A citizen of everywhere

My mother and grandmother told me folktales and myths in Gujarati. I read a lot as a kid too. My twin brother and I would go each week to the mobile library just beyond Hermitage Road in Loughborough. There we’d explore everything from Roald Dahl to Harriet the Spy to the Greek Myths. The librarian knew us so well he let us stamp our own books. As I grew older, my sister, who read Cultural Studies in Birmingham, introduced me to bell hooks, Stuart Hall, Paul Gilroy, and Avtar Brah (who I was thrilled to learn had spent time in Leicestershire). I also fell in love with Toni Morrison, Alice Walker, Sylvia Plath, Gabriel Garcia Marquez, and Kazuo Ishiguro. Reading far and wide made me feel like a citizen of everywhere. Ishiguro’s works (and the fact that I studied Ian McEwan’s The Child In Time during my A Levels) inspired me to apply to the Creative Writing MA at UEA. During my MA I learned to experiment, read critically, edit, and give and receive feedback. I also wrote a couple of short stories in Jean McNeil’s class that sounded like me. She introduced me to Pedro Paramo by Juan Rulfo, a book I’m still obsessed with. It has taken me ten years to learn my craft and to unearth a story I really want to tell.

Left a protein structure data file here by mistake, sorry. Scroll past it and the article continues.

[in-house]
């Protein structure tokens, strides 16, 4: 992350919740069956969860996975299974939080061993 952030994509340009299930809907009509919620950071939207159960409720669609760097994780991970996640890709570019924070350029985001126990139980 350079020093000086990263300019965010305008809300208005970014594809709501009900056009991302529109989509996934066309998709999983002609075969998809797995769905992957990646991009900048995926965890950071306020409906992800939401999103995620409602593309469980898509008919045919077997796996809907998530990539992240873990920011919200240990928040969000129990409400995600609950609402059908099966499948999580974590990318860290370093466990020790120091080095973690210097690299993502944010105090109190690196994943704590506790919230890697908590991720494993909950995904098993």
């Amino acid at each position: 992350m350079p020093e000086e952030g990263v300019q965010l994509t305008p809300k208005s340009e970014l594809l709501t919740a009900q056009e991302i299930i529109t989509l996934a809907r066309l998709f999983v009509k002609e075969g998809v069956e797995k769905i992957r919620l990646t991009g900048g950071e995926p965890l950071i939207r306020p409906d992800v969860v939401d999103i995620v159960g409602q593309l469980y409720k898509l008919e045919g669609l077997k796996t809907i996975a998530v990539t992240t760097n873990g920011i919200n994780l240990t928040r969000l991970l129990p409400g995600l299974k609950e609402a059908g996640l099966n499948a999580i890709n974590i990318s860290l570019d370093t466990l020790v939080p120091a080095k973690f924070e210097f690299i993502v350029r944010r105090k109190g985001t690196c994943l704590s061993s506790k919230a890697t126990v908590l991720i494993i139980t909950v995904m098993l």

In 2016 I won an Apprenticeship with The Word Factory and spent the year being mentored by a great writer, Vanessa Gebbie. Since then, I’ve been judging their monthly flash fiction competition with Emily Devane and Claire Adam. We’ve had to pass on some seriously great flash fiction pieces simply because they didn’t match the competition criteria or weren’t edited well enough. We’ll be showcasing the winning entries at the Word Factory Citizen Festival. Attendees will also have the chance to read their own work.

The Citizen Festival is all about nationality, identity, and social change. These issues have always been divisive but I think we live in an age of anxiety, fear, and mistrust of the Other, wherein populist rhetoric about immigration is causing tribalism and division. Language is increasingly debased and one of things writers and thinkers need to ask themselves is, ‘How do we promote the language of fairness and reason?’

As part of festival, I’ll be talking about Grenfell Tower and Listening with Courttia Newland, Andrew Williams, Alan Everett & Nat King. The Grenfell Tower deaths were a failure of listening. The disaster was deeply political and showed us the unequal society we live in. We must work collectively to challenge institutional and societal indifference.

Divya Ghelani grew up in Leicestershire and holds an MA in Creative Writing from UEA and an MPhil in Literary Studies from the University of Hong Kong. She is writing her first novel. Visit www.divyaghelani.com/

Word Factory’s Citizen: The New Story Festival takes place on 10-12 November. The programme includes new work from Lionel Shriver, Alexei Sayle, Ben Okri, Maureen Freely, Andrew Williams and Word Factory’s Melissa Fu. Nikesh Shukla, Kate Clanchy and the rest of the Word Factory team will introduce a range of new voices. The festival will also examine how writers can respond to major disasters with residents living in the shadow of Grenfell Tower. There will be contributions from Courttia Newland, Christina Lamb, A.C Grayling, Anthony Joseph, Preti Taneja and others.

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